The #DisRom Project
We're delighted to have Dr Ria Cheyne talk to us about the RWA funded #DisRom Project...
What is it?
In a nutshell, the Disability and Romance Project aims to generate new knowledge about disability in romance novels and in the romance community by gathering information from readers, writers, and other industry professionals. The project launched in April 2017, and the first stage focuses on romance readers—at the moment we’re gathering data via a reader survey.
A key aim of the project is to engage the romance community with the research and its findings—to build upon existing conversations about disability and inclusion, and hopefully to start some new ones. This means that as well as doing the things academics usually do (like writing articles for academic journals and presenting at conferences), I’ll also be sharing the results with the romance community via blog posts, social media, industry events, and pieces like this one. The goal is for romance readers, writers and industry professionals to be able to see and make use our findings—and tell us what they think!
How can I support the project? Can anyone take part?
I would love for Pink Heart Society readers to take part! You don’t have to have a particular interest in disability, or identify as a disabled person—we want responses from a broad cross-section of romance readers. Basically, if you read romance, it would be great if you would complete the survey. (There’s a prize draw for an Amazon.com voucher as a ‘thank you’ for taking part.)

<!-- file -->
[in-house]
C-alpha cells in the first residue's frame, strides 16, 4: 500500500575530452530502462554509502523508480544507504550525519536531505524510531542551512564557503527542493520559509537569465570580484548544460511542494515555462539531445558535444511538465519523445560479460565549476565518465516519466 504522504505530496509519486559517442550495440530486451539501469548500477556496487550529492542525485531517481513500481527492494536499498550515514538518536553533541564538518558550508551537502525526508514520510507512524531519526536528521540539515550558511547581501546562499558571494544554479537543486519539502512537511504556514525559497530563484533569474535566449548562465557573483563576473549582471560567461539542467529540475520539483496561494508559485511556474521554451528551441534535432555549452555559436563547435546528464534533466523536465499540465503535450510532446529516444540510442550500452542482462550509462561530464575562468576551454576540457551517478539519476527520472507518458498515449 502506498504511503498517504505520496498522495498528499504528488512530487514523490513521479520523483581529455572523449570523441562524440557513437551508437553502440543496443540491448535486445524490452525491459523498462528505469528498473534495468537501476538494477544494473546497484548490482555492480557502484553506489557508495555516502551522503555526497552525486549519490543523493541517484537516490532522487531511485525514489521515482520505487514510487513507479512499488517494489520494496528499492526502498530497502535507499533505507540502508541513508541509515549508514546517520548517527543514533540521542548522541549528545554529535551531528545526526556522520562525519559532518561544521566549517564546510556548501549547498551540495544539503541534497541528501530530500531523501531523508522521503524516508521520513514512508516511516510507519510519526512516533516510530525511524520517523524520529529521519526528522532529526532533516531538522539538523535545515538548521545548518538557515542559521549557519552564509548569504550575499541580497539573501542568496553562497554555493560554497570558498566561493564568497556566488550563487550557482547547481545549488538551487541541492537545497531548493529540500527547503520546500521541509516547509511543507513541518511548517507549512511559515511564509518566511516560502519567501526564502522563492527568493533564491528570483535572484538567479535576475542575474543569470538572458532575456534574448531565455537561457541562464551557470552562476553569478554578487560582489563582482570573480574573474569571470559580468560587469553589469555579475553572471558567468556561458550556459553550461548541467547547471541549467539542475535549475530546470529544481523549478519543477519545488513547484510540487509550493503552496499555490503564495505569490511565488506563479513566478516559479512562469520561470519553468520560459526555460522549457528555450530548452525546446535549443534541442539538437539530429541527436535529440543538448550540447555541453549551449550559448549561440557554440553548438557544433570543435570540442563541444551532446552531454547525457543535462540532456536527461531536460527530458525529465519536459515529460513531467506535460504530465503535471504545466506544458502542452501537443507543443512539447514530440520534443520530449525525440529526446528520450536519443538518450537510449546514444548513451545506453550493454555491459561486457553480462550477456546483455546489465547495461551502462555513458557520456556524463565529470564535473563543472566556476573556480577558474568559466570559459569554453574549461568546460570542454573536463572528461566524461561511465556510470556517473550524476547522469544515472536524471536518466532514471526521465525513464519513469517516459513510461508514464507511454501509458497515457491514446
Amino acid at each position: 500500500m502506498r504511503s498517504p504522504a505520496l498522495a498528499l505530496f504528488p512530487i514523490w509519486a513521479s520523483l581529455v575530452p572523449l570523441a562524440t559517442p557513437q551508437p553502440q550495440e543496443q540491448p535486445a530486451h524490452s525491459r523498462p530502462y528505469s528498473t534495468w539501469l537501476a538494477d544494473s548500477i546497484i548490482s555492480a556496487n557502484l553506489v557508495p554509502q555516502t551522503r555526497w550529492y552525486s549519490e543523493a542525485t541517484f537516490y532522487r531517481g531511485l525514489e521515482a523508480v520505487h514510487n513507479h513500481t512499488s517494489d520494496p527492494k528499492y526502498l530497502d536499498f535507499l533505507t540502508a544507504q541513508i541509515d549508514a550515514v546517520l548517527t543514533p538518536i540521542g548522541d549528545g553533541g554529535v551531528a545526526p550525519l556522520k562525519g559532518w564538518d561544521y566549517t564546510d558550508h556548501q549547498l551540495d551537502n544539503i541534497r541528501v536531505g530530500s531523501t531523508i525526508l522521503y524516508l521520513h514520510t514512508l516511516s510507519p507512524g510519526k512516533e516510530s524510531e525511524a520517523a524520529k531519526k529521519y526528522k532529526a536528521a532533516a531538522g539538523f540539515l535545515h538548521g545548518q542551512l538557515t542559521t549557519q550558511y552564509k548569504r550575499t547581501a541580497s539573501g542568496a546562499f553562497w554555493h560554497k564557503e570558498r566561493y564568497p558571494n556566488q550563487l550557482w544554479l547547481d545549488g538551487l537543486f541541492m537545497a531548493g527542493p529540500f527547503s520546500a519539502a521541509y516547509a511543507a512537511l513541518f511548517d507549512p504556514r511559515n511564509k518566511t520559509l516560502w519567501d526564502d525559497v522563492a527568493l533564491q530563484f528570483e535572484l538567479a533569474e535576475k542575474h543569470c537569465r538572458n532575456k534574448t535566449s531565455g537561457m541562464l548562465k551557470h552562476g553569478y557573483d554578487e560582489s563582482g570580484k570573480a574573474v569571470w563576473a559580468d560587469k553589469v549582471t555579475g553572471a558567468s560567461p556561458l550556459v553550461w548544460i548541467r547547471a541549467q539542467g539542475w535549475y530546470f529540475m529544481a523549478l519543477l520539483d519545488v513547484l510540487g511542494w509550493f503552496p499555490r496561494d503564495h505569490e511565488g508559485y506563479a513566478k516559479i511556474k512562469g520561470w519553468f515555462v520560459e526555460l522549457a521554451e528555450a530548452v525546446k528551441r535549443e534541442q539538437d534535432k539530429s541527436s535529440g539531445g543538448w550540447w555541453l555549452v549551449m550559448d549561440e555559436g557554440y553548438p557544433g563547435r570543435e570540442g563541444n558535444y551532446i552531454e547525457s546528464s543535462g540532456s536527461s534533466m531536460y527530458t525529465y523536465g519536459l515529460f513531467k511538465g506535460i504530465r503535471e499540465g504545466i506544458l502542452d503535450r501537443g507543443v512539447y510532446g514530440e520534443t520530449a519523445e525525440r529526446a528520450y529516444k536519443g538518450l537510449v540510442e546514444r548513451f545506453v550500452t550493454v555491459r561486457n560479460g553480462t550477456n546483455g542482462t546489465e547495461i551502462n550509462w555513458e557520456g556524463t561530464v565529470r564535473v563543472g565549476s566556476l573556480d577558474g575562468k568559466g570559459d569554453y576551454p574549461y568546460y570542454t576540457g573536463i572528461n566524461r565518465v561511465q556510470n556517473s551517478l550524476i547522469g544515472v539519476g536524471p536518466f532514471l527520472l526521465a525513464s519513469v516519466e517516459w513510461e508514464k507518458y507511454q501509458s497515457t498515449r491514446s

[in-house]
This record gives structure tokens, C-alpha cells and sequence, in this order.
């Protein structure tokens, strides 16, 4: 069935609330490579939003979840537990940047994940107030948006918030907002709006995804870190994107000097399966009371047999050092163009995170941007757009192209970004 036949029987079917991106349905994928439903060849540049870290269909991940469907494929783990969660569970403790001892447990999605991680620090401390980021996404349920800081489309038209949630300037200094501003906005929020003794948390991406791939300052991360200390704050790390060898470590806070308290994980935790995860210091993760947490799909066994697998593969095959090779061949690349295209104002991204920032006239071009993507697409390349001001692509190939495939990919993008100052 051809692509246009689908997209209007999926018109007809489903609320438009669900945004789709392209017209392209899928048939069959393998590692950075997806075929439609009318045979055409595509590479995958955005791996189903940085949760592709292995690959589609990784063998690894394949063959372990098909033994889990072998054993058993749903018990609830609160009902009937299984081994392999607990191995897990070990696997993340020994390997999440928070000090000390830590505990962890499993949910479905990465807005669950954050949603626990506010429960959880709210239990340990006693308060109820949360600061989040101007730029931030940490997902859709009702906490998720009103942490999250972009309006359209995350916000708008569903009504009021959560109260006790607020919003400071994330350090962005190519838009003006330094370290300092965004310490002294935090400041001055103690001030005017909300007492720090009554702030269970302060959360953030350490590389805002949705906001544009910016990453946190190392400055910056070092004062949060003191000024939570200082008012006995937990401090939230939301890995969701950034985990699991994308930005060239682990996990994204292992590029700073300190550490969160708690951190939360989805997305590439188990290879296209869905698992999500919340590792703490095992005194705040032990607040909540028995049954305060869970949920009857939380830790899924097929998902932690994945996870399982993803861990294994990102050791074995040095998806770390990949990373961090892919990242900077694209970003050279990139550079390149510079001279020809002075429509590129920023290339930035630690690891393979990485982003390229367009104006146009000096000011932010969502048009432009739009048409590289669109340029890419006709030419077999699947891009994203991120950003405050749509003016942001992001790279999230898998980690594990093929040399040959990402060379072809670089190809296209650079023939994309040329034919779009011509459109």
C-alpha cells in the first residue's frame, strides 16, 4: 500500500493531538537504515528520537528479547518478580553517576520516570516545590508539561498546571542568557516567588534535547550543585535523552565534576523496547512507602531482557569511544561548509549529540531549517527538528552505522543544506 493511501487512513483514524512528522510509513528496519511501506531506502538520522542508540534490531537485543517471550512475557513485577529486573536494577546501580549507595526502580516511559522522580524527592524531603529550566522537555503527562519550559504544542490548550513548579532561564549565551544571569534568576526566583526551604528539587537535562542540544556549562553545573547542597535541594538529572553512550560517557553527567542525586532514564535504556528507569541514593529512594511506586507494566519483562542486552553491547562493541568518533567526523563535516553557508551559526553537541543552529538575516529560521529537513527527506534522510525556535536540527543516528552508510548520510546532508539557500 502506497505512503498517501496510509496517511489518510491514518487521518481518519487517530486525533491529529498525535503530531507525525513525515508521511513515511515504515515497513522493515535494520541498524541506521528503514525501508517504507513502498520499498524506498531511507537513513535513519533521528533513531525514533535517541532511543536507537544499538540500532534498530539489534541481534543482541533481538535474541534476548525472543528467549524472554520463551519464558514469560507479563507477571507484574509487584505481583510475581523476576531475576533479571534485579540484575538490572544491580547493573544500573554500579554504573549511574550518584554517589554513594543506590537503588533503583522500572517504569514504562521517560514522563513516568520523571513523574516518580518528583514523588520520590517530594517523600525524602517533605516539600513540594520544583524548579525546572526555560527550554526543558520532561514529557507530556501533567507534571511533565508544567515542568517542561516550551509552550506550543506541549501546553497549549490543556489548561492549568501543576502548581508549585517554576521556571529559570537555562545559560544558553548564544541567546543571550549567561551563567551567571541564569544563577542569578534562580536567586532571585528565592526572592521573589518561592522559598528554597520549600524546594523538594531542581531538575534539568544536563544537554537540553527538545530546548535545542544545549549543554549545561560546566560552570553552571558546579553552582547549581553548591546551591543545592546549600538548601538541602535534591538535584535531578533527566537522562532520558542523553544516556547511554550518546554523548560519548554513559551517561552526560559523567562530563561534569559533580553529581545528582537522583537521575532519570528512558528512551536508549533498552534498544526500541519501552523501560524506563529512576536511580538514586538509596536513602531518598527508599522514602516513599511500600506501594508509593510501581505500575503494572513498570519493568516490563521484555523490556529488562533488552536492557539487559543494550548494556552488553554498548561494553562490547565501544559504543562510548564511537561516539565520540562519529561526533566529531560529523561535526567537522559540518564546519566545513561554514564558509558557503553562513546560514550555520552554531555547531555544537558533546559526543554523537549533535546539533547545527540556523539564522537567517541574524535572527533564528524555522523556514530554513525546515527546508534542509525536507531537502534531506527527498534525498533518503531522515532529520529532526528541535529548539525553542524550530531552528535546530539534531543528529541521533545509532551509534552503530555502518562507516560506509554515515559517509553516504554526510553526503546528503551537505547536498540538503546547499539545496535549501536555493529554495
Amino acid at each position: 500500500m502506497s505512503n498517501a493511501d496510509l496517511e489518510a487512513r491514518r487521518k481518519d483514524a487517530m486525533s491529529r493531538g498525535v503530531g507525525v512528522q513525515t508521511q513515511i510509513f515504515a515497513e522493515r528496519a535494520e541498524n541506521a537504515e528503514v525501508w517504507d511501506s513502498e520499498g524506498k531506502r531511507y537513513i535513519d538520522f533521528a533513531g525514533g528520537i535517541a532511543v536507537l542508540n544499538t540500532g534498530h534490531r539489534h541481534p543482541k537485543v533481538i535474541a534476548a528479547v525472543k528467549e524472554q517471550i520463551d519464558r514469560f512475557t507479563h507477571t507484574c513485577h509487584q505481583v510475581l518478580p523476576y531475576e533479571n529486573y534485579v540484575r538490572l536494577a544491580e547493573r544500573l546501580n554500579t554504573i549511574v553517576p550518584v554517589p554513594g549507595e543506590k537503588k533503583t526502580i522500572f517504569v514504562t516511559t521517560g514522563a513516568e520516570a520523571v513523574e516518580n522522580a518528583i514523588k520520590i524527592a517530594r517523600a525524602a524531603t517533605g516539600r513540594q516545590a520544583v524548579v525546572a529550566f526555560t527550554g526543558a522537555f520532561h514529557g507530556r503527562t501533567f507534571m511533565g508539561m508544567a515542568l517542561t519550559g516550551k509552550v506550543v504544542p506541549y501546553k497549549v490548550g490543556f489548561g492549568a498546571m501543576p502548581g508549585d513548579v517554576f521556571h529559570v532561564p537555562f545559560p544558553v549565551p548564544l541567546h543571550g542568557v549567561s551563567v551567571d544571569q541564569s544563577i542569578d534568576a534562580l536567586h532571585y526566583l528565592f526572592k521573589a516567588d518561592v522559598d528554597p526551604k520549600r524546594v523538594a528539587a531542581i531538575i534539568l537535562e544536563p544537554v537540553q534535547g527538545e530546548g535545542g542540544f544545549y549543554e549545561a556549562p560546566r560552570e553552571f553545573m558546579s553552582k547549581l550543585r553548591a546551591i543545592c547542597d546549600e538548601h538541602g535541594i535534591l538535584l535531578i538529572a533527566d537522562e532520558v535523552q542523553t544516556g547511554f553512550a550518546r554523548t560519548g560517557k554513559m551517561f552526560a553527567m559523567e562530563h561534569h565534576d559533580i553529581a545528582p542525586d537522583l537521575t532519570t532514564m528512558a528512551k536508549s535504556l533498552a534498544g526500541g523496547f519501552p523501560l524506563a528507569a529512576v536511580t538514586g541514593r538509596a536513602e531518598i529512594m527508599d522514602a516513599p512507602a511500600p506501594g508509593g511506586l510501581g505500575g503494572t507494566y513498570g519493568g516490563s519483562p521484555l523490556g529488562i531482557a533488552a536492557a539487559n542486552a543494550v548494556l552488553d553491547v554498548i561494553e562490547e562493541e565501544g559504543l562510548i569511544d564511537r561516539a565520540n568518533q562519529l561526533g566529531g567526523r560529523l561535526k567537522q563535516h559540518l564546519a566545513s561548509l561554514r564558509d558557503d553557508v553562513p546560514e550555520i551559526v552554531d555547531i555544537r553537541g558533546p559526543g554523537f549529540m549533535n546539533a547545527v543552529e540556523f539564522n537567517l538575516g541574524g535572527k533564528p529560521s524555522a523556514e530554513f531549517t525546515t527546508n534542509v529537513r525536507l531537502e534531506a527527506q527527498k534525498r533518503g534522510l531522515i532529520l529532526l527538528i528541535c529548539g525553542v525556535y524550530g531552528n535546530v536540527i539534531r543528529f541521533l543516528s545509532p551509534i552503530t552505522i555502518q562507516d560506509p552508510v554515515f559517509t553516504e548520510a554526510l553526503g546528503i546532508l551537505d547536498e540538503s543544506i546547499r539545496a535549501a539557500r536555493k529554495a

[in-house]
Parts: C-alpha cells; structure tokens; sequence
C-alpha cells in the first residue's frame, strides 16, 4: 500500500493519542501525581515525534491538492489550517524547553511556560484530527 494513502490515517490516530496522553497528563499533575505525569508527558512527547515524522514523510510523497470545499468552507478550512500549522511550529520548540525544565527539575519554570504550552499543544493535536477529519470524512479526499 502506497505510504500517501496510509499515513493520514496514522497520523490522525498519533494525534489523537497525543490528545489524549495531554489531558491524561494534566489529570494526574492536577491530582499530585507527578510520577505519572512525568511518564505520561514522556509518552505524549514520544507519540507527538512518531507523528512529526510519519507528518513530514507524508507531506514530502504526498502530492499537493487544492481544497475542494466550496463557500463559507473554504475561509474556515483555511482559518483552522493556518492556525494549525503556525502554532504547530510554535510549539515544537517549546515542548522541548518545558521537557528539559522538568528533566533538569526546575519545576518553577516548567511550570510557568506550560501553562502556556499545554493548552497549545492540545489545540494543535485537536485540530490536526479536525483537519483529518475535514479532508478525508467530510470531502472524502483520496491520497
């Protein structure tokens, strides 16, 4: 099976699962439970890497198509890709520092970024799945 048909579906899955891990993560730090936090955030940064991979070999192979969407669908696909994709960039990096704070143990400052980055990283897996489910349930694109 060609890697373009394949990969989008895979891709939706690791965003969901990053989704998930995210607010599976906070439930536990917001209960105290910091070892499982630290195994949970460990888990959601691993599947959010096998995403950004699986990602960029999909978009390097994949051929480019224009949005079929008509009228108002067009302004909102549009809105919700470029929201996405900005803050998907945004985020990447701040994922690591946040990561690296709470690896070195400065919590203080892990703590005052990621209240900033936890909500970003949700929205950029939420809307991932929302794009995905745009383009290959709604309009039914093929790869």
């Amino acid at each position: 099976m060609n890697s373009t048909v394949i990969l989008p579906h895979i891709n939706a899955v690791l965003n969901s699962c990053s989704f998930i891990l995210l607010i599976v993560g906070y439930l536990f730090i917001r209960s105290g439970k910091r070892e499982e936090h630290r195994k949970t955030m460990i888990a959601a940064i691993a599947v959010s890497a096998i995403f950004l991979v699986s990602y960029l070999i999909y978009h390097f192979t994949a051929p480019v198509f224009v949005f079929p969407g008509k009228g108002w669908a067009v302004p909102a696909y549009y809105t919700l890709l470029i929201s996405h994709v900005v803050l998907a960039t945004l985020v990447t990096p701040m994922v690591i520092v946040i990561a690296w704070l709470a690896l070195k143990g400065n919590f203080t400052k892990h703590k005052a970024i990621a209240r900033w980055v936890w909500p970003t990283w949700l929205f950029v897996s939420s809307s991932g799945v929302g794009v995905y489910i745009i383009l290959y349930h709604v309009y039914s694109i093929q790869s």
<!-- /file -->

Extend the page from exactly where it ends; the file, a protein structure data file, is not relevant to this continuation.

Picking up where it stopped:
Later stages of the project will gather data from writers and other industry professionals, so if you’re a writer, editor, agent, or otherwise professionally involved in the romance industry, please get in touch if you’d be interested in taking part.
More broadly, any signal boosting of the project is really helpful, so please consider following us on Twitter, or sharing the project website or survey link on social media.
What has the response been like?
I’ve been blown away by the response to the project so far—I’ve had so many positive comments from people who want to support the project, or are excited to see work on this topic. In some ways I think it’s an extension of the growing focus on diversity in the romance community, visible in things like the #WeNeedDiverseRomance hashtag, or diversity-focused websites like Romance Novels in Color. Sometimes disability is left out of conversations about diversity, so it’s been great to get such a positive response.
I’m also absolutely thrilled that Romance Writers of America have awarded the project their Academic Research Grant. This will allow me to attend the Romance Writers of America Conference and the Romantic Novelists’ Association Conference in the UK, to gather data from writers and industry professionals. (I would have loved to come to Brisbane for the Romance Writers of Australia conference too, but sadly the budget won’t stretch that.
What made you want to research disability and romance?